The Delitzsch Hebrew Gospels

I attended seminary the way Sebastian Flyte attended Oxford, which is to say, I dabbled. Since systematics interested me, that's what I signed up for. No Greek or Hebrew for this lad. Earlier in life, I'd considered doing my doctorate in history, right up until my advisor suggested learning Latin over the summer to catch up. If Latin seemed a hurdle, you can imagine what a roadblock the biblical languages seemed. Thanks to a semester of Russian endured at the tailend of the Cold War, I could at least make out the Greek letters. Hebrew I found about as intimidating as Chinese. 

All this to say, I'm the last person to render an opinion on Franz Delitzsch's nineteenth century translation of the Gospels into Hebrew, or even on the English translation of Delitzsch's work which appears in parallel in this impressive set of editions from Vine of David. All I can say is, the attention to detail throughout the design and production process shows in the end result, which is very fine. 

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I corresponded with the design team during the production phase and came away impressed. Before going any farther, let me recommend that you follow this link and check out the photo gallery, the videos, and the FAQ. This is what a publisher's website ought to look like. This is the kind of information that ought to be readily available. The listings for each edition include specs on the covers, the binding, the paper, even the packaging. Both the translation and the design are carefully explained. A lot of work went into making this information available, which speaks to the importance Vine of David places on this project.

This is something every publisher in the field could learn from. This is how it ought to be done.

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Distilled into layman's terms, the Delitzsch Hebrew Gospels is a parallel edition of the Gospels, with the Hebrew translation on the right and English on the left. (The book is read from right to left.) The designers settled on an attractive single column, paragraphed text setting with chapter numbers and section headings located in the generous outer margin. In the front of the book, a chart explains the layout, but you won't need the instructions — the placement makes sense visually and simply works.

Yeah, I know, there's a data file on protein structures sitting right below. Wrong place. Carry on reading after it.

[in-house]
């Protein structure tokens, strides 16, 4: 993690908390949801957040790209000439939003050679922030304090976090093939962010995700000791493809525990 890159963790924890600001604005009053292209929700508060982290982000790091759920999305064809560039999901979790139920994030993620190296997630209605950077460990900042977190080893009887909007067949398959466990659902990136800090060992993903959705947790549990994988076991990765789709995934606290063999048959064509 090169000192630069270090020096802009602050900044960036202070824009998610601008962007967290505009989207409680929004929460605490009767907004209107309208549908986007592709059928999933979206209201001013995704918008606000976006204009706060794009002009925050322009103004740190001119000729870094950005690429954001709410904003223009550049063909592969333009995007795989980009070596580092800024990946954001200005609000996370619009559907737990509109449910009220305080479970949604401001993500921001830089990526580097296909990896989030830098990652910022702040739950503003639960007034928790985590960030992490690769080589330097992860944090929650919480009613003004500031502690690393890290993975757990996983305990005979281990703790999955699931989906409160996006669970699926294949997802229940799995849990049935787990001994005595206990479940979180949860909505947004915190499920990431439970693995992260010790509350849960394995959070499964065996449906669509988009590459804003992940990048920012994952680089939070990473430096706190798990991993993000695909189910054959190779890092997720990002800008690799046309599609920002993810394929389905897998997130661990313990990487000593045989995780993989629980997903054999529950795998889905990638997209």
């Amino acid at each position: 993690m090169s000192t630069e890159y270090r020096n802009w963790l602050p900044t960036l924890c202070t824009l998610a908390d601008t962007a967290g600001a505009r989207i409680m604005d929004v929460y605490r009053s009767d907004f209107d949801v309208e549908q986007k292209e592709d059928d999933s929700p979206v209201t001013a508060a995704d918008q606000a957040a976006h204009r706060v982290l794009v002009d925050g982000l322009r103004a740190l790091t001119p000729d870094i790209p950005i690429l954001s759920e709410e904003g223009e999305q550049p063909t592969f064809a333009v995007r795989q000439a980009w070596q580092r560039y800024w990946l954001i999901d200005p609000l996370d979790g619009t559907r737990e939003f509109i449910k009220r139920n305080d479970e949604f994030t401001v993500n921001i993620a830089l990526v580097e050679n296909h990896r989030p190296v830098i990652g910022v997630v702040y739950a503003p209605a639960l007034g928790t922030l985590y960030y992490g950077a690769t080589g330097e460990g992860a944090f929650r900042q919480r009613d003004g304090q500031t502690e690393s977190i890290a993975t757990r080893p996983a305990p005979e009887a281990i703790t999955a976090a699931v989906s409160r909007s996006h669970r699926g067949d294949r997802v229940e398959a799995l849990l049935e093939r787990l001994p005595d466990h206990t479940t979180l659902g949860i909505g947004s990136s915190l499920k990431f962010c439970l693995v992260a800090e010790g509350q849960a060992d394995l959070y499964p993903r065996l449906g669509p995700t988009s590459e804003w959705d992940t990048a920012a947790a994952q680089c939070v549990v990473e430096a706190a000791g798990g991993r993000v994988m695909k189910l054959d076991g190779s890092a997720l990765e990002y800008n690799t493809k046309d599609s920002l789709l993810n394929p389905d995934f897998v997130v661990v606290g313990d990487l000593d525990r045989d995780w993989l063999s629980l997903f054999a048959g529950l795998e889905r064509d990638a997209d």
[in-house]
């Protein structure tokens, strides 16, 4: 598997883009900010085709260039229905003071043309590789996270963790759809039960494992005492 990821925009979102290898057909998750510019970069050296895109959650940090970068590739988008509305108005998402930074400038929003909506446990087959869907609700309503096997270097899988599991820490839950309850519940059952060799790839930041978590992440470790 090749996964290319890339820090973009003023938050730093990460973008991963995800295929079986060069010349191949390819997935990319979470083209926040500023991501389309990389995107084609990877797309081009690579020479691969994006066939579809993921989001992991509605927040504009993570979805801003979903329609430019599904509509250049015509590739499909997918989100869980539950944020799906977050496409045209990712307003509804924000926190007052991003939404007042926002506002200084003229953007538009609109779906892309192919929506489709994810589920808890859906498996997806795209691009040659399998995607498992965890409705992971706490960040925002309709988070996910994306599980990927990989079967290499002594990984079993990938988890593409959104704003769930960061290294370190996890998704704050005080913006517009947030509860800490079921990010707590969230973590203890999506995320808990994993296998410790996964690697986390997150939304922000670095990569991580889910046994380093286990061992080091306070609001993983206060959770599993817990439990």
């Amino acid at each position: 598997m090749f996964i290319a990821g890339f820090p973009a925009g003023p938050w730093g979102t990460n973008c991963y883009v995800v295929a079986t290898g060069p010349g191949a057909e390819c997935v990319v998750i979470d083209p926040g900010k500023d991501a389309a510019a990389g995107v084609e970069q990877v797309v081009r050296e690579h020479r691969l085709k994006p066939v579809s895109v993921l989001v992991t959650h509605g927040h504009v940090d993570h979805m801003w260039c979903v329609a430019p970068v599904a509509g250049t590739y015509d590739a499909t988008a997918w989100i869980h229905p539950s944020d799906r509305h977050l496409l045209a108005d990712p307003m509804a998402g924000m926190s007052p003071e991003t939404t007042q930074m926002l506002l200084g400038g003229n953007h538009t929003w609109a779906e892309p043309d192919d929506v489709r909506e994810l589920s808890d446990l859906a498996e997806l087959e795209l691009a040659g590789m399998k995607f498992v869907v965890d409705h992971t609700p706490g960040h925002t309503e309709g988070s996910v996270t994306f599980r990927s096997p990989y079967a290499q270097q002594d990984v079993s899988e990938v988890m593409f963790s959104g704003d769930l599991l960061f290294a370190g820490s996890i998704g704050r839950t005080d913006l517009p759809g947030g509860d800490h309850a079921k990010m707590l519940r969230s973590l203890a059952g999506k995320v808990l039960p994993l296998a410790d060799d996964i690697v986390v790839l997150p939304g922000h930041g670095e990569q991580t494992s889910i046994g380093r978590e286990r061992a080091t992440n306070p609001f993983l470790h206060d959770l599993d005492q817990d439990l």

A friend who reads Hebrew assured me that, compared so some of the texts he'd worked with, this one reads easily. You'll have to enlarge the photo above and see for yourself. 

On the English side, I found the text setting very usable. Line spacing is generous. The only quibble I would make is with the inner margin, which is pretty tight, resulting in the nearby text being sucked into the gutter. A bit more space there, and I'd be happy.

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Reading an English translation of a Hebrew translation of the Greek mansucripts proved an interesting experience. One of the reasons I think using a variety of English translations can be helpful is defamiliarization. When we're too familiar with a form or words, we stop hearing what they say. The change reminds us that translation involves looking through one set of (intelligible) words to make sense of another set of (unintelligible) ones. 

Here, the effect is even more pronounced. As the note on translation philosophy at the front of the book suggests: "Perhaps when reading the words of Yeshua, the reader should feel like he or she is reading words spoken from an ancient Jewish context, not from a modern Western context." Without veering into translation issues too much, I think the otherness (for lack of a better term) of Scripture is something we've tended to lose touch with. Reading this translation, you see the familiar stories and characters through a slightly different lens. The stories and characters are the same, but you see them anew. For that reason, even if you do not read Hebrew, this is a helpful volume to have.

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The feature I found most interesting was the guide to Hebrew idioms and key terms (above). One example: When Mary approaches Jesus at the wedding in Cana (John 2), the first words out of his mouth are, "What do I have to do with you, woman?" It seems like a harsh response. Over the years, I've heard many a pastoral tap-dance attempting to explain away the apparent disrespect. Consult the idiom list and you find that this expression has a different flavor in its original context. A synonymous expression would be, "What do you have against me?" In other words, Jesus isn't lashing out; he is responding to an implication in Mary's request — perhaps that he ought to have done something already about the wine situation.

Another helpful feature is an index of terms transliterated from the Hebrew, some more familiar than others. An index of proper names includes transliterations, Hebrew equivalents, pronunciation guides and Anglicized versions of the name. There's even a chart explaining how first century people accounted for time. Longtime readers of Bible Design Blog will know that I tend to be skeptical of the value of a lot of the extras found in Bibles these days. In this case, I find them well thought out and appropriate.